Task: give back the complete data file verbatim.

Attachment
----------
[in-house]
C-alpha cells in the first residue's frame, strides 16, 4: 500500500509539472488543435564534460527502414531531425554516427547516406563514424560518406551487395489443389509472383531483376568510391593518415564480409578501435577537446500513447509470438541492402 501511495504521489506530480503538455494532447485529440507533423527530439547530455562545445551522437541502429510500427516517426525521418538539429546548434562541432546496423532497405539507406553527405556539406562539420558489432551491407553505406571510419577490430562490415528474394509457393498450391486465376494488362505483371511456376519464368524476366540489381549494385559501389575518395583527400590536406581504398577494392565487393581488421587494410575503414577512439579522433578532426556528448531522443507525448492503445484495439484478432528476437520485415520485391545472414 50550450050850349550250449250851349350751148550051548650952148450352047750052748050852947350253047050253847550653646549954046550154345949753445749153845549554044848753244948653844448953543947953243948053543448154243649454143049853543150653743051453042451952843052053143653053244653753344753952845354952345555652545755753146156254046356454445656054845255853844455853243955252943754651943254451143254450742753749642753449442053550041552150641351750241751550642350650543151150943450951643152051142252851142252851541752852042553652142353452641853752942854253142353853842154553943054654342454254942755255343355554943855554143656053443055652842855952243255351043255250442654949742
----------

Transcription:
[in-house]
C-alpha cells in the first residue's frame, strides 16, 4: 500500500509539472488543435564534460527502414531531425554516427547516406563514424560518406551487395489443389509472383531483376568510391593518415564480409578501435577537446500513447509470438541492402 501511495504521489506530480503538455494532447485529440507533423527530439547530455562545445551522437541502429510500427516517426525521418538539429546548434562541432546496423532497405539507406553527405556539406562539420558489432551491407553505406571510419577490430562490415528474394509457393498450391486465376494488362505483371511456376519464368524476366540489381549494385559501389575518395583527400590536406581504398577494392565487393581488421587494410575503414577512439579522433578532426556528448531522443507525448492503445484495439484478432528476437520485415520485391545472414 50550450050850349550250449250851349350751148550051548650952148450352047750052748050852947350253047050253847550653646549954046550154345949753445749153845549554044848753244948653844448953543947953243948053543448154243649454143049853543150653743051453042451952843052053143653053244653753344753952845354952345555652545755753146156254046356454445656054845255853844455853243955252943754651943254451143254450742753749642753449442053550041552150641351750241751550642350650543151150943450951643152051142252851142252851541752852042553652142353452641853752942854253142353853842154553943054654342454254942755255343355554943855554143656053443055652842855952243255351043255250442654949742